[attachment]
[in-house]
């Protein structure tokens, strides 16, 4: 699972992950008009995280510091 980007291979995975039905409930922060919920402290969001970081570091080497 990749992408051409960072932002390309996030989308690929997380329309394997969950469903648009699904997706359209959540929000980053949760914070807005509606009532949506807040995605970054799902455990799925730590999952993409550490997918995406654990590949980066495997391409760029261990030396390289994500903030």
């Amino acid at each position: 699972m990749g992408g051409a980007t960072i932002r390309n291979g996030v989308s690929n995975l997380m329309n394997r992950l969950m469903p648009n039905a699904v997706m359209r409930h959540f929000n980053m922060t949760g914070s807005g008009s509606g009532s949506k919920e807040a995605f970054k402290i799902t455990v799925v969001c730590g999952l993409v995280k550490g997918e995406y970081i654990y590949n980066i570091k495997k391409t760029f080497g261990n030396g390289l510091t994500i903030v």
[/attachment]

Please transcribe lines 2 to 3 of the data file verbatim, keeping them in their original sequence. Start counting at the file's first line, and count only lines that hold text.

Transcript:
């Protein structure tokens, strides 16, 4: 699972992950008009995280510091 980007291979995975039905409930922060919920402290969001970081570091080497 990749992408051409960072932002390309996030989308690929997380329309394997969950469903648009699904997706359209959540929000980053949760914070807005509606009532949506807040995605970054799902455990799925730590999952993409550490997918995406654990590949980066495997391409760029261990030396390289994500903030």
């Amino acid at each position: 699972m990749g992408g051409a980007t960072i932002r390309n291979g996030v989308s690929n995975l997380m329309n394997r992950l969950m469903p648009n039905a699904v997706m359209r409930h959540f929000n980053m922060t949760g914070s807005g008009s509606g009532s949506k919920e807040a995605f970054k402290i799902t455990v799925v969001c730590g999952l993409v995280k550490g997918e995406y970081i654990y590949n980066i570091k495997k391409t760029f080497g261990n030396g390289l510091t994500i903030v």